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David Nightingale: Angela Merkel (1954 - )

German Chancelor Dr. Angela Merkel
Jacques Grießmayer
Wikimedia Commons

When the first-born child of a Lutheran clergyman, 7 year old Angeela Kasner corrected her music teacher's mispronunciation of her name, she already exemplified that she could be a perfectionist as well as a bit of a pain. But her East German teacher was not too put out -- she knew that this pastor's daughter, whom she had mistakenly called Angela was rather bossy but a good pupil.

Angeela excelled in school, particularly in Russian (she is still fluent) and mathematics. At the Gymnasium, she had top grades in math and physics, and, with everything paid for by the socialist East, was accepted at 18 to the University of Leipzig -- that 600 yr old school affiliated with such notables as Wagner, Leibniz, Bach, Boltzmann, Hertz, Heisenberg, and many Nobel Prize winners in varied fields. Initially motivated to study medicine, for complicated reasons she chose physics.

She had been born in West Germany (Hamburg 1954) but Germany had already been divided into East and West (1945). After the 2nd WW the border between the Soviet-controlled East and the European-controlled West ran 800 miles from the Baltic Sea down to Czeckoslovakia. In its 40 year existence this boundary was a continuous line of barbed wire, watchtowers, fences, ditches, alarms and minefields, and was not taken down until 1990, with over 1000 people having been killed trying to pass it.

Her father had decided earlier to travel east for an opportunity in the Lutheran church -- rather odd since East Germany was already an atheist Communist state, and so she was raised always under a certain amount of fear from the Stasi (Secret Police). While the standards of living were low, the socialist government paid for university, IF accepted -- but throughout childhood she and her parents had to be careful about the things they said -- and careful not to let on about her father's rather liberal views. And she admits that as an 18 yr old she wanted to get away from the (by then) rather stifling vicarage [ref.1p.63].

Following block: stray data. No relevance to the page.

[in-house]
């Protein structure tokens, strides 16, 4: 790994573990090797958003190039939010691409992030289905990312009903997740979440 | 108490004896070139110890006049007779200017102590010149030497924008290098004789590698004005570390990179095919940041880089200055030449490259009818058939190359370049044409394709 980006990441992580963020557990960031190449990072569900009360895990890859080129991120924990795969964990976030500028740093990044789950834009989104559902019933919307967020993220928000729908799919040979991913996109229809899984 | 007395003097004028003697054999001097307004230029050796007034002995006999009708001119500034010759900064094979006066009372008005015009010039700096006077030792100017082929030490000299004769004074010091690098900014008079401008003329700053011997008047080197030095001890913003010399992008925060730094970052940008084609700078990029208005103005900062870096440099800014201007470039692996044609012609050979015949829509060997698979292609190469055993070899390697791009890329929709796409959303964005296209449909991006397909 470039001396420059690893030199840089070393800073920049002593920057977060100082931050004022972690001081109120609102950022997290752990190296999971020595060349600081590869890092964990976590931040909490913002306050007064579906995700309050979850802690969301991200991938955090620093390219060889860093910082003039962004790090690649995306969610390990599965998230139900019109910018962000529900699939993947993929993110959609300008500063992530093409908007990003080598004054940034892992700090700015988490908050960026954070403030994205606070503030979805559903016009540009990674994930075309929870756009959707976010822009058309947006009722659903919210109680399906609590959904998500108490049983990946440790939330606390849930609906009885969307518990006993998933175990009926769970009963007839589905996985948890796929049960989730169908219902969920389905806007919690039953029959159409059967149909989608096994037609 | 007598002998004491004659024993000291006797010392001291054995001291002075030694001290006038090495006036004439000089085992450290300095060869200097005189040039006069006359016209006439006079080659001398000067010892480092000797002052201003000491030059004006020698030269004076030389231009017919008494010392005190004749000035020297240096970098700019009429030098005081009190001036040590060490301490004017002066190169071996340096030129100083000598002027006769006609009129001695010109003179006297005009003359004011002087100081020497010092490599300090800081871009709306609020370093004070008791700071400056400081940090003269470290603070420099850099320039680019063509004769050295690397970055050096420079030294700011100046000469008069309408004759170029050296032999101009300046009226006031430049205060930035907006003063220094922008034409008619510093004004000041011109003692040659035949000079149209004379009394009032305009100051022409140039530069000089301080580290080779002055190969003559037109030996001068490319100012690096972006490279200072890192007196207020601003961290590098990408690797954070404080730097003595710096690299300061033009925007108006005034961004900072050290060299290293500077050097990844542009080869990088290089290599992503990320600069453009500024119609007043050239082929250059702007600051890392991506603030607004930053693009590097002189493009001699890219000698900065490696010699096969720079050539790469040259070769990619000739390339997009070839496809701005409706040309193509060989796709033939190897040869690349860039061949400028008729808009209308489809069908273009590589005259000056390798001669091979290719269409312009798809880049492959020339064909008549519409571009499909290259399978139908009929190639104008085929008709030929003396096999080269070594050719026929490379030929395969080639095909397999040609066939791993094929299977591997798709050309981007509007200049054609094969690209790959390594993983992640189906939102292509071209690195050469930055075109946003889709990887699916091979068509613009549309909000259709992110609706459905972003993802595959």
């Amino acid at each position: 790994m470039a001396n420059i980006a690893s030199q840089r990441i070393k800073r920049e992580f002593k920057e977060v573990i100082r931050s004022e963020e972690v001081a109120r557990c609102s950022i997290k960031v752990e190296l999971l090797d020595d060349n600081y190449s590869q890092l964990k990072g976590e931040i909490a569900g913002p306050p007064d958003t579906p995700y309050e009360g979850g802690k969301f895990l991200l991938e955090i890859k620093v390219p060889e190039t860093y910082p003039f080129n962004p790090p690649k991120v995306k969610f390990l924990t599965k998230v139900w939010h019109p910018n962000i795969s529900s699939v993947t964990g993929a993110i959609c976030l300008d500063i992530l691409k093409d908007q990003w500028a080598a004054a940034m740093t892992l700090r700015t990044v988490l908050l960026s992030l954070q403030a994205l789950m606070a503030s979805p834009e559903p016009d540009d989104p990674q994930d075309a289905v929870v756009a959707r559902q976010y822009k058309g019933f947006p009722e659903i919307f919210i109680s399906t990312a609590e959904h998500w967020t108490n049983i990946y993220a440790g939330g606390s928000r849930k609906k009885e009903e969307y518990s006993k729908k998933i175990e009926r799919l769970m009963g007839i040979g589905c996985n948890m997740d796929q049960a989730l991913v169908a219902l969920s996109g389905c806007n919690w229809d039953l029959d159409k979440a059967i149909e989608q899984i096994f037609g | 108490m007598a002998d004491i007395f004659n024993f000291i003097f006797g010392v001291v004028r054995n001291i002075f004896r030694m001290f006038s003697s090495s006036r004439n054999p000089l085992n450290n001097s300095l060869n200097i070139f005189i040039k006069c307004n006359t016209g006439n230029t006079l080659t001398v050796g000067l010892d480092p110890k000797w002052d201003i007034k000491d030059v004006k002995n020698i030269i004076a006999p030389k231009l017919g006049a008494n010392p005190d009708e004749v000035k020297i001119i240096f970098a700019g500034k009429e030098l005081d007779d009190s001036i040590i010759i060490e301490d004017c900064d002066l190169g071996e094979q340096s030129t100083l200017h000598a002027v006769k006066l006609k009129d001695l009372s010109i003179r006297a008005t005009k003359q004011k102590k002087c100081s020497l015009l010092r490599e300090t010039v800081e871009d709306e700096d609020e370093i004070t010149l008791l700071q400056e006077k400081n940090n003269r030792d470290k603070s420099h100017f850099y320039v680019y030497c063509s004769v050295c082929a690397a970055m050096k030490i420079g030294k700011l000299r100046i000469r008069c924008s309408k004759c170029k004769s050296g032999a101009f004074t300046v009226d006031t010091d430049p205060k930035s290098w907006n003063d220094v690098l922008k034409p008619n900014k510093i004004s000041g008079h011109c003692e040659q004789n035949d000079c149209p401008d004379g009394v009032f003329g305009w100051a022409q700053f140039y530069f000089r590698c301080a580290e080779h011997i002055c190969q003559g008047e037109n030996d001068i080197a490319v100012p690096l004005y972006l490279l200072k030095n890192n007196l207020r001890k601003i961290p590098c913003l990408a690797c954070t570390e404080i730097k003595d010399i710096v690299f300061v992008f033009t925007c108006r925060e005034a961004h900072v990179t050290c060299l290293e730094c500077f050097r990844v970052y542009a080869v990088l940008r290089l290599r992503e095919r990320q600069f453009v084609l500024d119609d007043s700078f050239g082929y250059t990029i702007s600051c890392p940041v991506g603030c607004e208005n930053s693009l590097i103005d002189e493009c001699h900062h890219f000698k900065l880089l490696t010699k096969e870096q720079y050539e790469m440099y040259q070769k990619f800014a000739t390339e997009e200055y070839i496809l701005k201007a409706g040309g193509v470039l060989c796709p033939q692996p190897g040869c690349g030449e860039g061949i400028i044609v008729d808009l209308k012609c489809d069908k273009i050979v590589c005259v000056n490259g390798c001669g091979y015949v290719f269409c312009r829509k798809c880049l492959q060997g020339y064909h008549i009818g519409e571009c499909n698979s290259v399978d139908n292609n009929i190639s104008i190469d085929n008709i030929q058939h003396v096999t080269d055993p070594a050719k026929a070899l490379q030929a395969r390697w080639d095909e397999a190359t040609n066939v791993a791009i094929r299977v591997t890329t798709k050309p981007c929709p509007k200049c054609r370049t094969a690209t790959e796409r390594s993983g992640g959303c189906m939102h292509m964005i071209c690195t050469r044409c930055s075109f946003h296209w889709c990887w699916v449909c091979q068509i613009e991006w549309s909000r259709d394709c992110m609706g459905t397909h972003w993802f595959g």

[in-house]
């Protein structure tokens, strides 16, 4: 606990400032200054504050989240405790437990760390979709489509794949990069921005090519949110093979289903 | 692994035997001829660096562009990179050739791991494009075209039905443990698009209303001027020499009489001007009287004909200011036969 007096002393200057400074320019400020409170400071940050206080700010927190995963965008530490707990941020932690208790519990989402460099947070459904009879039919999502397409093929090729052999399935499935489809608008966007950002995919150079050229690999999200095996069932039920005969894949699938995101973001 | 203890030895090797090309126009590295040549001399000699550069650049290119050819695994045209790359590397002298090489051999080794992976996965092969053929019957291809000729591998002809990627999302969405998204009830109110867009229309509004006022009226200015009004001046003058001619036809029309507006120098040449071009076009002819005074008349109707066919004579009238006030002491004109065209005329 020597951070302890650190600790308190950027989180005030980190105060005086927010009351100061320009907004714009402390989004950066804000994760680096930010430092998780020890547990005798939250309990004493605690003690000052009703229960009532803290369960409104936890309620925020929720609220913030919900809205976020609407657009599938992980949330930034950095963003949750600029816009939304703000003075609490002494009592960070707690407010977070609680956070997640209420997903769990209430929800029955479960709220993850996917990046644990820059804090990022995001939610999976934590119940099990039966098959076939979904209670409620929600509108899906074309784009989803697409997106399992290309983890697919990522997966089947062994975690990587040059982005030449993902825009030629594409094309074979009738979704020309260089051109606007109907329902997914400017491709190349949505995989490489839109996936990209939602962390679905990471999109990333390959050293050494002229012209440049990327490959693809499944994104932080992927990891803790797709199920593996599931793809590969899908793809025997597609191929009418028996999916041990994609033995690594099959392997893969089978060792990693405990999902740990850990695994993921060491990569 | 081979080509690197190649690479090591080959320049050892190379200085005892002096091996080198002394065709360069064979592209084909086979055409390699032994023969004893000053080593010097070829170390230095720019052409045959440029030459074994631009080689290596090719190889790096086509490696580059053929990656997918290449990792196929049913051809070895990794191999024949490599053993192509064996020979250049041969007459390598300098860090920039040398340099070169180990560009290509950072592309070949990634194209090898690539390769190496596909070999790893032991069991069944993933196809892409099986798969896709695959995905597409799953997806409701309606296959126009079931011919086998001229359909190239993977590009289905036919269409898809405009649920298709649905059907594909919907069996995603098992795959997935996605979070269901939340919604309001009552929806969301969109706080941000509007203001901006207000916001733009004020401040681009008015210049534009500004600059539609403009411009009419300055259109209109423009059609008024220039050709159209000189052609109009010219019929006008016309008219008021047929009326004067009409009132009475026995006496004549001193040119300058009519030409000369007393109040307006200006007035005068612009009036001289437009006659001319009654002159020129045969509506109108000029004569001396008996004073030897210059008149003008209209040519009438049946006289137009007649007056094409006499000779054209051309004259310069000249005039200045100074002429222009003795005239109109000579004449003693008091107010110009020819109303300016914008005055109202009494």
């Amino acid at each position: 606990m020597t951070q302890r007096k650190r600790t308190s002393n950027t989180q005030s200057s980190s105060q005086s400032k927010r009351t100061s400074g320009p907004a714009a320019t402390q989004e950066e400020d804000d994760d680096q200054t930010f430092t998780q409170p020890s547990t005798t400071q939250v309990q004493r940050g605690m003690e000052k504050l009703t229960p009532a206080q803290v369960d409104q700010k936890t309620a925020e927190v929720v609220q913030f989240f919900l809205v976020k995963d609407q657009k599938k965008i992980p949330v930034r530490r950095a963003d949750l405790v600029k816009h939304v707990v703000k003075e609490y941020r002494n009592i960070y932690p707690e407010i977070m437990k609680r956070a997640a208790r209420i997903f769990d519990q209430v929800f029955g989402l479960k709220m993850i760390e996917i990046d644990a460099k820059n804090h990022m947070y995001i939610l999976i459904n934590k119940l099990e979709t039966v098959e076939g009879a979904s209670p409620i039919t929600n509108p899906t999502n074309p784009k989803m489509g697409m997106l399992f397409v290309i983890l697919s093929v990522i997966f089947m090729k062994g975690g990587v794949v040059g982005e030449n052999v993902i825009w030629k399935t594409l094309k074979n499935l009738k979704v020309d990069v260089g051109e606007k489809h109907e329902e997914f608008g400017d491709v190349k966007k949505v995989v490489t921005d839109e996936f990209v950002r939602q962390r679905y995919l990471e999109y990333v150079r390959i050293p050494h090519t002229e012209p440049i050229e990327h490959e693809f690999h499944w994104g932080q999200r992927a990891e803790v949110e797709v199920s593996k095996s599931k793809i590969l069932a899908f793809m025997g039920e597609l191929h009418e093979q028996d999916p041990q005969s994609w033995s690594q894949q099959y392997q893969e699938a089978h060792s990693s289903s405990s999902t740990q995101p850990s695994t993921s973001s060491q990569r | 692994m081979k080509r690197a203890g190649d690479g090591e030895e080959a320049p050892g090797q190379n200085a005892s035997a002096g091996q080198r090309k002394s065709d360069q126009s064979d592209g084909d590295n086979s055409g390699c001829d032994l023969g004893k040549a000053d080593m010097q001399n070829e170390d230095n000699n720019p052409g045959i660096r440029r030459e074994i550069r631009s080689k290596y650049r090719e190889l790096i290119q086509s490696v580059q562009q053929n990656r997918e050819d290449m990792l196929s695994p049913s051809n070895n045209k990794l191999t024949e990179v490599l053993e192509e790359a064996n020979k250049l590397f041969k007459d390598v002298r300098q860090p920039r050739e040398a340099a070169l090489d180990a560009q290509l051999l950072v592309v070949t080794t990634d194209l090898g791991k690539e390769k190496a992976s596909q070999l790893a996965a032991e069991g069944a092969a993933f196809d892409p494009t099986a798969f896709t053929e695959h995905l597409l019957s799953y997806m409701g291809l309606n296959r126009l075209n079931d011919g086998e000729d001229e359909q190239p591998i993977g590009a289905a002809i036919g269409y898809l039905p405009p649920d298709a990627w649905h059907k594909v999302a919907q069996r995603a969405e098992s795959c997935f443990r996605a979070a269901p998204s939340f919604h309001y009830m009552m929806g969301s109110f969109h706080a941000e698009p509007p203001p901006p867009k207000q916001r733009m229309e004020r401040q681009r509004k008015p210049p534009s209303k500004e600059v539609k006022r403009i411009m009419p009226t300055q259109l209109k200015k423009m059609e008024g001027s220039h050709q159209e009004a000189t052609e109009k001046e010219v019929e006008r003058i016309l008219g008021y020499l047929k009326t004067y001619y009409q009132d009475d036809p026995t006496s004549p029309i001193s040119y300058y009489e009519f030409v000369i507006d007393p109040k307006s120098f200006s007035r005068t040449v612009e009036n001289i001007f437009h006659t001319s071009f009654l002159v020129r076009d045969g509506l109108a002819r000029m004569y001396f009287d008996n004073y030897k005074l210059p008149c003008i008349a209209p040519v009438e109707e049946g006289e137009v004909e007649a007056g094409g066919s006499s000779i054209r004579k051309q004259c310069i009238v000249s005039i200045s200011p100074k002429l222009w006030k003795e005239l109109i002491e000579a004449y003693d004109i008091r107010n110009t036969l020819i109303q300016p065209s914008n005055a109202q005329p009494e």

In her first year she started dating another physics student, Ulrich Merkel, marrying him at 23. After graduation -- her thesis, on rates of chemical reactions [ref.2], was published in the refereed British journal Chemical Physics [p.73] -- they both got jobs at the Academy of Sciences, his in Optics, hers in Physical Chemistry. But they slowly drifted apart, and, although friends, at 27 she packed her bags [p.78] and moved into a small place of her own. While working, she earned her doctorate in physical chemistry, on "the reactions of hydrocarbons... using quantum mechanical and statistical methods". Frau Doktor Merkel was then 32.

How then did she get into politics, and by the age of 50 become Chancellor of Germany? For that, one would have to read how, as a 35 yr old woman with her heart no longer in chemical physics, she began going to meetings and became a member of the small Christian Democratic Union (CDU) in 1990, which was the year of East-West re-unification under Helmut Kohl [p.114] (who died only last week.)

In the 1990s she had been, to some extent, Chancellor Kohl's protege. She had many advantages: highly intelligent, fluent in Russian, and someone who despite growing up under socialism also had relatives and friends in West Germany. In an excellent biography by Matthew Kvortrup, the stages that followed after she left physics were her election as a Christian Democratic Union Member of Parliament, then Cabinet Minister, followed by, in 2005, Chancellor [p.132.].

Finally, although she has been Europe's most powerful woman since then, and very popular, I find myself fearing now that her decent and liberal policy of almost unlimited immigration from Moslem countries, could lead to her downfall this September. I hope not -- but it'll be interesting to see if she can find a solution, while so many other countries cannot.


1. "Angela Merkel", by Matthew Qvortrup; Overlook Duckworth, New York & London, 2016.

2.  In "Chemical Physics", 53 (3), 1980, pp 437-442.

Dr. David Nightingale is Professor Emeritus of Physics at the State University of New York at NewPaltz and is the co-author of the text, A Short Course in General Relativity.

The views expressed by commentators are solely those of the authors. They do not necessarily reflect the views of this station or its management.

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